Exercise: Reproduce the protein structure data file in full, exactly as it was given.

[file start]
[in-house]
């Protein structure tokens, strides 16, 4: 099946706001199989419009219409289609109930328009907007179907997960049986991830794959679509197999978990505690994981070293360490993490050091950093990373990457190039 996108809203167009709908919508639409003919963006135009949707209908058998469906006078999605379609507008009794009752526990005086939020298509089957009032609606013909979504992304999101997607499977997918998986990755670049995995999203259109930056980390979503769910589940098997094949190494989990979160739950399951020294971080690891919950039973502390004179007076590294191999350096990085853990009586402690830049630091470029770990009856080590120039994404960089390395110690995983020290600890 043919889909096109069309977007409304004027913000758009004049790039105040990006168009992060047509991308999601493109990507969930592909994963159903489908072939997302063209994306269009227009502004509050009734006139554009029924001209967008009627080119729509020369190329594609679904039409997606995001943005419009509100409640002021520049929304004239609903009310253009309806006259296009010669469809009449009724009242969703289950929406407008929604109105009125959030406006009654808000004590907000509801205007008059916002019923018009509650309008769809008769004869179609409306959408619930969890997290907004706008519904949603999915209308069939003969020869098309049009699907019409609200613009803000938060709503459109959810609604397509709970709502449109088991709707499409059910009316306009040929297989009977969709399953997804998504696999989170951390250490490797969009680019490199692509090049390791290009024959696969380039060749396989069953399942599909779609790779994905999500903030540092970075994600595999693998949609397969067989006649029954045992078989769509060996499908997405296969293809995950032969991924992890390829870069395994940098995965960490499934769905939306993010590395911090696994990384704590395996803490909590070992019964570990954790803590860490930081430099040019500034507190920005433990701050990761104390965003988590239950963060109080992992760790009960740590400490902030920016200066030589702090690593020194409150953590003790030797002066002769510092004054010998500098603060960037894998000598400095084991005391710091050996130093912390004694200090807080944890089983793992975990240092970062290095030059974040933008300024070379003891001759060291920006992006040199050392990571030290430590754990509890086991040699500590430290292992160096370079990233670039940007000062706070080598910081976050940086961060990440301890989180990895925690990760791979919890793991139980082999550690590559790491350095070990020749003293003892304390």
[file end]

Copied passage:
[in-house]
């Protein structure tokens, strides 16, 4: 099946706001199989419009219409289609109930328009907007179907997960049986991830794959679509197999978990505690994981070293360490993490050091950093990373990457190039 996108809203167009709908919508639409003919963006135009949707209908058998469906006078999605379609507008009794009752526990005086939020298509089957009032609606013909979504992304999101997607499977997918998986990755670049995995999203259109930056980390979503769910589940098997094949190494989990979160739950399951020294971080690891919950039973502390004179007076590294191999350096990085853990009586402690830049630091470029770990009856080590120039994404960089390395110690995983020290600890 043919889909096109069309977007409304004027913000758009004049790039105040990006168009992060047509991308999601493109990507969930592909994963159903489908072939997302063209994306269009227009502004509050009734006139554009029924001209967008009627080119729509020369190329594609679904039409997606995001943005419009509100409640002021520049929304004239609903009310253009309806006259296009010669469809009449009724009242969703289950929406407008929604109105009125959030406006009654808000004590907000509801205007008059916002019923018009509650309008769809008769004869179609409306959408619930969890997290907004706008519904949603999915209308069939003969020869098309049009699907019409609200613009803000938060709503459109959810609604397509709970709502449109088991709707499409059910009316306009040929297989009977969709399953997804998504696999989170951390250490490797969009680019490199692509090049390791290009024959696969380039060749396989069953399942599909779609790779994905999500903030540092970075994600595999693998949609397969067989006649029954045992078989769509060996499908997405296969293809995950032969991924992890390829870069395994940098995965960490499934769905939306993010590395911090696994990384704590395996803490909590070992019964570990954790803590860490930081430099040019500034507190920005433990701050990761104390965003988590239950963060109080992992760790009960740590400490902030920016200066030589702090690593020194409150953590003790030797002066002769510092004054010998500098603060960037894998000598400095084991005391710091050996130093912390004694200090807080944890089983793992975990240092970062290095030059974040933008300024070379003891001759060291920006992006040199050392990571030290430590754990509890086991040699500590430290292992160096370079990233670039940007000062706070080598910081976050940086961060990440301890989180990895925690990760791979919890793991139980082999550690590559790491350095070990020749003293003892304390």